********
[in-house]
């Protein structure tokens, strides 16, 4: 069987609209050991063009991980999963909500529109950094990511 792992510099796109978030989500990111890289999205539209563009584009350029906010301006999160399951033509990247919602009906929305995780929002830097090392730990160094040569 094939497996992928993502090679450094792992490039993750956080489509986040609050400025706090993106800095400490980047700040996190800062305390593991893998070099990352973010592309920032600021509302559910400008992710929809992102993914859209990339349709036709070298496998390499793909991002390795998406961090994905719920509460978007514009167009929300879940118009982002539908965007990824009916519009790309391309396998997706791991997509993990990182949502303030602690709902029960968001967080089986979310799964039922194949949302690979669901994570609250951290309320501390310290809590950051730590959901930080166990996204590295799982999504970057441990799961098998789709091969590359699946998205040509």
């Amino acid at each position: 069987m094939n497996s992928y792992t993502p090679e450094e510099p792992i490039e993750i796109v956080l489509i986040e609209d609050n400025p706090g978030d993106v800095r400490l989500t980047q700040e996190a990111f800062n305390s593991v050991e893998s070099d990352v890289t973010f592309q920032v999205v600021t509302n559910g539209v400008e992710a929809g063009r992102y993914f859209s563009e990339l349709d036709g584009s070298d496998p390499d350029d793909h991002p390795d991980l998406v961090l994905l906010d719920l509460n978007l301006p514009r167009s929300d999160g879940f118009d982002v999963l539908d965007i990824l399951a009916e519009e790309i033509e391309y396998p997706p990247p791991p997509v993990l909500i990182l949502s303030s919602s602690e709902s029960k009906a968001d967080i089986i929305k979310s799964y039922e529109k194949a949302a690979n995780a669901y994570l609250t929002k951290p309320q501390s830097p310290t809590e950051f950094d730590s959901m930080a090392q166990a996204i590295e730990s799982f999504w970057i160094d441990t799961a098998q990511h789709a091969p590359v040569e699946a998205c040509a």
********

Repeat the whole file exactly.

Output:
[in-house]
């Protein structure tokens, strides 16, 4: 069987609209050991063009991980999963909500529109950094990511 792992510099796109978030989500990111890289999205539209563009584009350029906010301006999160399951033509990247919602009906929305995780929002830097090392730990160094040569 094939497996992928993502090679450094792992490039993750956080489509986040609050400025706090993106800095400490980047700040996190800062305390593991893998070099990352973010592309920032600021509302559910400008992710929809992102993914859209990339349709036709070298496998390499793909991002390795998406961090994905719920509460978007514009167009929300879940118009982002539908965007990824009916519009790309391309396998997706791991997509993990990182949502303030602690709902029960968001967080089986979310799964039922194949949302690979669901994570609250951290309320501390310290809590950051730590959901930080166990996204590295799982999504970057441990799961098998789709091969590359699946998205040509």
């Amino acid at each position: 069987m094939n497996s992928y792992t993502p090679e450094e510099p792992i490039e993750i796109v956080l489509i986040e609209d609050n400025p706090g978030d993106v800095r400490l989500t980047q700040e996190a990111f800062n305390s593991v050991e893998s070099d990352v890289t973010f592309q920032v999205v600021t509302n559910g539209v400008e992710a929809g063009r992102y993914f859209s563009e990339l349709d036709g584009s070298d496998p390499d350029d793909h991002p390795d991980l998406v961090l994905l906010d719920l509460n978007l301006p514009r167009s929300d999160g879940f118009d982002v999963l539908d965007i990824l399951a009916e519009e790309i033509e391309y396998p997706p990247p791991p997509v993990l909500i990182l949502s303030s919602s602690e709902s029960k009906a968001d967080i089986i929305k979310s799964y039922e529109k194949a949302a690979n995780a669901y994570l609250t929002k951290p309320q501390s830097p310290t809590e950051f950094d730590s959901m930080a090392q166990a996204i590295e730990s799982f999504w970057i160094d441990t799961a098998q990511h789709a091969p590359v040569e699946a998205c040509a």